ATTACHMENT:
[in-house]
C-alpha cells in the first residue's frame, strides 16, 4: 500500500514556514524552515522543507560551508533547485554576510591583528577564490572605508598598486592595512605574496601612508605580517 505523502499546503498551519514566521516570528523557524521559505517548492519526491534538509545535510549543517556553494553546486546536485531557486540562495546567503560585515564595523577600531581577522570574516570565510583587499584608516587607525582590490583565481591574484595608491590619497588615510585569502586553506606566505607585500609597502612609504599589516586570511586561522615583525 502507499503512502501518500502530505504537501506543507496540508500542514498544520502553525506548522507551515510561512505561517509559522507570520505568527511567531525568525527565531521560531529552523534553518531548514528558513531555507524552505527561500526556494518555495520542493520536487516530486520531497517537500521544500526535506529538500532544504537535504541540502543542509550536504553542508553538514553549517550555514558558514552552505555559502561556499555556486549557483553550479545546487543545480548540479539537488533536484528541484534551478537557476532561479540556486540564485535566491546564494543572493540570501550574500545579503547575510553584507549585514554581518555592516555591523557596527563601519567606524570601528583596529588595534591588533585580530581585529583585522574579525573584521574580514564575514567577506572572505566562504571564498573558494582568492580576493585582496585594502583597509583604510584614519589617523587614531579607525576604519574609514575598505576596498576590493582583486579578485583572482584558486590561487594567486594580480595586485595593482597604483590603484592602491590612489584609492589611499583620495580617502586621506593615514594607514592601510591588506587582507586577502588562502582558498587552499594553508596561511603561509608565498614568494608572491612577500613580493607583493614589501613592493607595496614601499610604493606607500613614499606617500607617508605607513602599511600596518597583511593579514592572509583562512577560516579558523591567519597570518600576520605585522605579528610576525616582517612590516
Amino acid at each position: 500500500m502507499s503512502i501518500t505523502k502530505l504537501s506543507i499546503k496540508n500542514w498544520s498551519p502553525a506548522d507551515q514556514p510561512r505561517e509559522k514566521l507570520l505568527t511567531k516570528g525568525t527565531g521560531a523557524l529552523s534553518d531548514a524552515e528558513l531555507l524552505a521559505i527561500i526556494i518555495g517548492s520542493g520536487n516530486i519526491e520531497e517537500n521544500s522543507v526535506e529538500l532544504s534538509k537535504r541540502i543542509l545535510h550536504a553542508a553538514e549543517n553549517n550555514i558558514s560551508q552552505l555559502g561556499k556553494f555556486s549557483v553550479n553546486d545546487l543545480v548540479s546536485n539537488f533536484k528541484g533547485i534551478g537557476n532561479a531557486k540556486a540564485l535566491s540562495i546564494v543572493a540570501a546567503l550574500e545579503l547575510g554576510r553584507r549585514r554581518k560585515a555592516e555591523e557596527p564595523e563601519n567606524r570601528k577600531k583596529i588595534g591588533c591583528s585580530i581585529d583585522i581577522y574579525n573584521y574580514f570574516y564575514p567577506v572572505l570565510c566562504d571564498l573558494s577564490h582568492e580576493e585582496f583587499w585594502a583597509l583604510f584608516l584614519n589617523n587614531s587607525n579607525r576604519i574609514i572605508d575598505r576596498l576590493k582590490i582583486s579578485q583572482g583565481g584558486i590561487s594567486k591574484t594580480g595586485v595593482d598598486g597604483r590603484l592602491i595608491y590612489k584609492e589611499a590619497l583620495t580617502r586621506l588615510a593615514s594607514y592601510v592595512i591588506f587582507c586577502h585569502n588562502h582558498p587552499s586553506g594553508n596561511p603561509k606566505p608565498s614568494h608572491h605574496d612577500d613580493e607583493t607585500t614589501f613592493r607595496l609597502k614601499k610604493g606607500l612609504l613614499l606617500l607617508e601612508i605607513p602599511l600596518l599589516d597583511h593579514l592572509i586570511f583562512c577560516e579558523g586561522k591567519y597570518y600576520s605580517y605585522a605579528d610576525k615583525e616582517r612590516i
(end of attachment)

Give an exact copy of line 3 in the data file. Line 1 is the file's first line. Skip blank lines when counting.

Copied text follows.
Amino acid at each position: 500500500m502507499s503512502i501518500t505523502k502530505l504537501s506543507i499546503k496540508n500542514w498544520s498551519p502553525a506548522d507551515q514556514p510561512r505561517e509559522k514566521l507570520l505568527t511567531k516570528g525568525t527565531g521560531a523557524l529552523s534553518d531548514a524552515e528558513l531555507l524552505a521559505i527561500i526556494i518555495g517548492s520542493g520536487n516530486i519526491e520531497e517537500n521544500s522543507v526535506e529538500l532544504s534538509k537535504r541540502i543542509l545535510h550536504a553542508a553538514e549543517n553549517n550555514i558558514s560551508q552552505l555559502g561556499k556553494f555556486s549557483v553550479n553546486d545546487l543545480v548540479s546536485n539537488f533536484k528541484g533547485i534551478g537557476n532561479a531557486k540556486a540564485l535566491s540562495i546564494v543572493a540570501a546567503l550574500e545579503l547575510g554576510r553584507r549585514r554581518k560585515a555592516e555591523e557596527p564595523e563601519n567606524r570601528k577600531k583596529i588595534g591588533c591583528s585580530i581585529d583585522i581577522y574579525n573584521y574580514f570574516y564575514p567577506v572572505l570565510c566562504d571564498l573558494s577564490h582568492e580576493e585582496f583587499w585594502a583597509l583604510f584608516l584614519n589617523n587614531s587607525n579607525r576604519i574609514i572605508d575598505r576596498l576590493k582590490i582583486s579578485q583572482g583565481g584558486i590561487s594567486k591574484t594580480g595586485v595593482d598598486g597604483r590603484l592602491i595608491y590612489k584609492e589611499a590619497l583620495t580617502r586621506l588615510a593615514s594607514y592601510v592595512i591588506f587582507c586577502h585569502n588562502h582558498p587552499s586553506g594553508n596561511p603561509k606566505p608565498s614568494h608572491h605574496d612577500d613580493e607583493t607585500t614589501f613592493r607595496l609597502k614601499k610604493g606607500l612609504l613614499l606617500l607617508e601612508i605607513p602599511l600596518l599589516d597583511h593579514l592572509i586570511f583562512c577560516e579558523g586561522k591567519y597570518y600576520s605580517y605585522a605579528d610576525k615583525e616582517r612590516i